Not everybody has a ton of space to grow food, and even for those who do, there are many reasons to use mediums other than soil. Not only that, it’s always a good idea to know your options.
We live in a land of what if, and our goal is to always be prepared, right? Then you need to know how to grow food in a soilless medium.
Why Use Soilless Mediums
Anybody can poke a plant in the dirt and it will grow, or so people seem to think. That couldn’t be farther from the truth. Well, OK, sometimes you may get lucky, and there are plants that are almost impossible to kill, but it you want quality plants, there are many reasons why dirt may not be your best option.
For instance, you may live in an area where the soil isn’t ideal. It may be too wet, too dry, or lack nutrients or the proper texture. Even the best soil may contain bacteria and fungi that can be harmful to your plants. You may live in a small place where you need to grow in containers and you don’t want to deal with the mess of soil.
Speaking of which, if your soil has been contaminated with certain parasites, fungi, bacteria, or viruses, you may HAVE to let the soil rest. Then what are you going to do? You’re going to have other options.
Another reason to use soilless mediums is that you can control every aspect of your plant’s growth cycle: the nutrition, the texture, and the moisture. It’s not so easy to do any of that when you’re using soil.
What Soilless Growing Mediums are There?
You’re probably thinking that soilless growing means that there are no “dirty” materials. That’s not always the case. Yes, aquaponics and hydroponics are certainly options, but there are also several different organic growing materials that make great growing mediums.
Organic soilless potting mixes
For instance, sphagnum peat moss is coarse but it’s sterile and lightweight. The one problem with it is that it doesn’t hold moisture well; it’s hard to get wet to begin with.
To combat that, you can vermiculite, which is a compact form of mica, a group of silicate minerals that form in layers, and are lightweight and fairly soft. Vermiculite does a great job of holding water in the peat, but it doesn’t provide much aeration. That’s okay, though. Our next product does.
To help keep the mix from becoming clunky and dense, use perlite, which is a form of expanded volcanic rock. It’s usually white – if you’ve used commercial potting soil, you’ve probably noticed the little white beads. That’s perlite. Because it’s basically lava, it’s light and airy and does a great job of keeping your mix aerated. Without air, your medium will literally suffocate the roots of your plant.
So, now you’ve got a sterile base, something to help the mix hold water, and something to keep it light and fluffy so the roots can grow. The only piece of the puzzle that’s missing is drainage. Course sand is great for that because it doesn’t retain water at all, but it doesn’t clump so tight that water can’t flow through it.
Coconut coir, which is the fiber on the shell, can be used in place of moss. Tree bark, rocks, gravel can also be used to help with drainage and so can tree bark, rocks, gravel, and even crushed seashells can be used for drainage.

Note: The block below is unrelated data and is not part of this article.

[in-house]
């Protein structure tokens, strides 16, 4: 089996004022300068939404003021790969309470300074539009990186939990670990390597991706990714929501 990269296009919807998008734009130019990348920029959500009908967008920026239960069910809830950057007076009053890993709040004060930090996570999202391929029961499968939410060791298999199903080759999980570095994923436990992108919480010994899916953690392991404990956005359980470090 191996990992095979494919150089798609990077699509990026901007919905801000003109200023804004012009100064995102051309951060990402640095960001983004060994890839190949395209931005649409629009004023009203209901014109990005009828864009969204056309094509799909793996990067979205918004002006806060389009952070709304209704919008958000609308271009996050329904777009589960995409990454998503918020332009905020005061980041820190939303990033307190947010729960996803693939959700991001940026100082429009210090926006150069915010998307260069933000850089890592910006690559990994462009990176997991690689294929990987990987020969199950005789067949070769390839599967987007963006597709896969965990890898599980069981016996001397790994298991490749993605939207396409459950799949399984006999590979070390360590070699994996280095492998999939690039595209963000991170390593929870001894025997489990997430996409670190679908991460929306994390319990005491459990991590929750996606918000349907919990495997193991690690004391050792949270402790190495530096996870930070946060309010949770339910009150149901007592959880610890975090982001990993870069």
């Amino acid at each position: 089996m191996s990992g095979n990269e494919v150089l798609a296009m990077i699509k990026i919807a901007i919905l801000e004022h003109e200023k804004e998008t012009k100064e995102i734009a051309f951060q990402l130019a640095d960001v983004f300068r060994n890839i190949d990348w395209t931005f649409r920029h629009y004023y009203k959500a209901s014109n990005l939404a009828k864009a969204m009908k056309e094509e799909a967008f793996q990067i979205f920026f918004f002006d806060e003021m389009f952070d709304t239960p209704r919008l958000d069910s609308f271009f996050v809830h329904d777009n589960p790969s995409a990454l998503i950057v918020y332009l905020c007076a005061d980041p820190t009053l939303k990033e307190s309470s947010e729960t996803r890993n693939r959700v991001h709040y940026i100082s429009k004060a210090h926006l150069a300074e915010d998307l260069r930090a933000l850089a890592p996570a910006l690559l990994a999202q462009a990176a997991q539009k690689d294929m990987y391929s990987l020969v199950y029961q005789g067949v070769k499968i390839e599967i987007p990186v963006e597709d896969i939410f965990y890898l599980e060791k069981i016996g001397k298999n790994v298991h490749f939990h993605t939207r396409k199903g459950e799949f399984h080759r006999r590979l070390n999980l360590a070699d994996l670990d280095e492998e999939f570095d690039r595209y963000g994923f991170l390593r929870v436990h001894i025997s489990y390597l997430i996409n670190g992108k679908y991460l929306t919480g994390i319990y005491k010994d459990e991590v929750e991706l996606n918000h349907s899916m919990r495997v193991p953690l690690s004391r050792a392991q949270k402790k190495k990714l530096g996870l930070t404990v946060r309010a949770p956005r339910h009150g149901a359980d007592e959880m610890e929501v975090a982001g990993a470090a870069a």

When making any of these mixes, you’ll probably need to add some limestone and fertilized to add the necessary nutrients.
This is likely a term that you’ve heard and is simple. It’s just a matter of growing your plants in water. You start them as seedlings and then place them in water to continue to grow. When using hydroponics, you need to add fertilizer and keep the water flowing so that it stays aerated, and keep adding it as the plants absorb it.
You’ll need something to hold the roots, too. You can use stones, marbles, sand, or any number of synthetic mediums. The traits that you’re looking for is that it doesn’t hold water, the matter has holes that the roots can grow through, and that it’s not something that’s going to degrade in the water.
Hydroponics is a great method to use as long as you have electric of some sort to run the pump. It’s a sterile system that allows you to add exactly the nutrients that you need for each plant in the system to grow.
Aquaponics is similar to hydroponics, but it takes it a step further. Whereas hydroponics requires fertilization to get nitrogen and other nutrients to the roots, aquaponics does not. It’s more of a self-propagating system that uses aquaculture, usually fish, to provide the nitrogen and other nutrients to the water.
Video first seen on CookingAndCrafting.
Aquaponics is an interesting system to many people who are trying to become more independent because you can scale the system up and integrate larger aquatic creatures, and grow more plants. Of course, you’re going to need more space, but it’s a system that works. Fish waste is nutrient-dense, and the plants keep oxygen in the water. It’s a win/win.
Cost is a big difference in aquaponics and hydroponics, especially when it comes to the fertilizer. Fish food is dirt cheap; commercial fertilizers aren’t. Also, you have the whole chemical vs. organic debate, too. You can, of course, use organic fertilizer in hydroponics, but most people don’t.
Plants are firrigated (fertilize and irrigate) differently, too. Hydroponic systems typically flush the water through every 4-6 hours. In an aquaponics system, it’s flooded for 15 minutes every 45 minutes.
As you can see, there are several different soilless mediums that you can use to grow plants. Not only is dirt not required to grow plants, it’s not even the best way in many circumstances.
As a matter of fact, if you’re shooting for food independence, you may want to consider other options, especially aquaponics, because it allows you to grow an ecosystem that is easy to maintain and provides both protein (fish) and the vitamins and minerals that you need from plants.
Find the joy in being able to take care of yourself, even if it’s in small ways.
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